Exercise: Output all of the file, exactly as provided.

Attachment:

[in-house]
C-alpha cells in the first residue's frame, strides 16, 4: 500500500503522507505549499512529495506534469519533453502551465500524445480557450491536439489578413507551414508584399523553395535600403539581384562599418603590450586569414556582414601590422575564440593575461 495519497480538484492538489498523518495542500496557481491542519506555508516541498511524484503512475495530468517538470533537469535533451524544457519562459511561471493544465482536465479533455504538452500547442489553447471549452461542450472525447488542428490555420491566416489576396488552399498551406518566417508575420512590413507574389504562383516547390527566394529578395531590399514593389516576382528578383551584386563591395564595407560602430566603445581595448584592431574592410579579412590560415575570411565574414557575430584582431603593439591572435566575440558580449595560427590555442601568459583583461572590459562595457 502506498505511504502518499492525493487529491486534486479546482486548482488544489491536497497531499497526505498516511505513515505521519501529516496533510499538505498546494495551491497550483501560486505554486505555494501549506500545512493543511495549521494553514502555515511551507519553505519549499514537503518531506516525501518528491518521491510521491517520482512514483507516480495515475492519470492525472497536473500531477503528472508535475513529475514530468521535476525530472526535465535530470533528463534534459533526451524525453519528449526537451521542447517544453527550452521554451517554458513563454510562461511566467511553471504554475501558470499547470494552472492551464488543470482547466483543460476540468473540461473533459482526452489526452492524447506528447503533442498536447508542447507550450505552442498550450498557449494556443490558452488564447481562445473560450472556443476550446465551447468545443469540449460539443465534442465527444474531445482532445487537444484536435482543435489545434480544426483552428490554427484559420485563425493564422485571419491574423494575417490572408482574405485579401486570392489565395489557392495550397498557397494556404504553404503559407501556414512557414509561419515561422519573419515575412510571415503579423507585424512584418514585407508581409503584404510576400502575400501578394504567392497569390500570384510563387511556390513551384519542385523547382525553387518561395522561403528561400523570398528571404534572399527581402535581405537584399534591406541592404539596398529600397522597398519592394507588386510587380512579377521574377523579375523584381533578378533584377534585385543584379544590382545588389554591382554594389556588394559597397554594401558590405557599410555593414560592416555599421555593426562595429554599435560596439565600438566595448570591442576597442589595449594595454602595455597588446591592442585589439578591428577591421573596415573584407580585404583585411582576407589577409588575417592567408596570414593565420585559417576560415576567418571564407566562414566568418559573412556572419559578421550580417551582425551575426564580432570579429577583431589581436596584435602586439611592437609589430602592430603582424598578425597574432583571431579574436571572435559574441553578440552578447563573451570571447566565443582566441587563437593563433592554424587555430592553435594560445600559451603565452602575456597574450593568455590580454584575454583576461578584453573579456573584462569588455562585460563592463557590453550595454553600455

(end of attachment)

[in-house]
C-alpha cells in the first residue's frame, strides 16, 4: 500500500503522507505549499512529495506534469519533453502551465500524445480557450491536439489578413507551414508584399523553395535600403539581384562599418603590450586569414556582414601590422575564440593575461 495519497480538484492538489498523518495542500496557481491542519506555508516541498511524484503512475495530468517538470533537469535533451524544457519562459511561471493544465482536465479533455504538452500547442489553447471549452461542450472525447488542428490555420491566416489576396488552399498551406518566417508575420512590413507574389504562383516547390527566394529578395531590399514593389516576382528578383551584386563591395564595407560602430566603445581595448584592431574592410579579412590560415575570411565574414557575430584582431603593439591572435566575440558580449595560427590555442601568459583583461572590459562595457 502506498505511504502518499492525493487529491486534486479546482486548482488544489491536497497531499497526505498516511505513515505521519501529516496533510499538505498546494495551491497550483501560486505554486505555494501549506500545512493543511495549521494553514502555515511551507519553505519549499514537503518531506516525501518528491518521491510521491517520482512514483507516480495515475492519470492525472497536473500531477503528472508535475513529475514530468521535476525530472526535465535530470533528463534534459533526451524525453519528449526537451521542447517544453527550452521554451517554458513563454510562461511566467511553471504554475501558470499547470494552472492551464488543470482547466483543460476540468473540461473533459482526452489526452492524447506528447503533442498536447508542447507550450505552442498550450498557449494556443490558452488564447481562445473560450472556443476550446465551447468545443469540449460539443465534442465527444474531445482532445487537444484536435482543435489545434480544426483552428490554427484559420485563425493564422485571419491574423494575417490572408482574405485579401486570392489565395489557392495550397498557397494556404504553404503559407501556414512557414509561419515561422519573419515575412510571415503579423507585424512584418514585407508581409503584404510576400502575400501578394504567392497569390500570384510563387511556390513551384519542385523547382525553387518561395522561403528561400523570398528571404534572399527581402535581405537584399534591406541592404539596398529600397522597398519592394507588386510587380512579377521574377523579375523584381533578378533584377534585385543584379544590382545588389554591382554594389556588394559597397554594401558590405557599410555593414560592416555599421555593426562595429554599435560596439565600438566595448570591442576597442589595449594595454602595455597588446591592442585589439578591428577591421573596415573584407580585404583585411582576407589577409588575417592567408596570414593565420585559417576560415576567418571564407566562414566568418559573412556572419559578421550580417551582425551575426564580432570579429577583431589581436596584435602586439611592437609589430602592430603582424598578425597574432583571431579574436571572435559574441553578440552578447563573451570571447566565443582566441587563437593563433592554424587555430592553435594560445600559451603565452602575456597574450593568455590580454584575454583576461578584453573579456573584462569588455562585460563592463557590453550595454553600455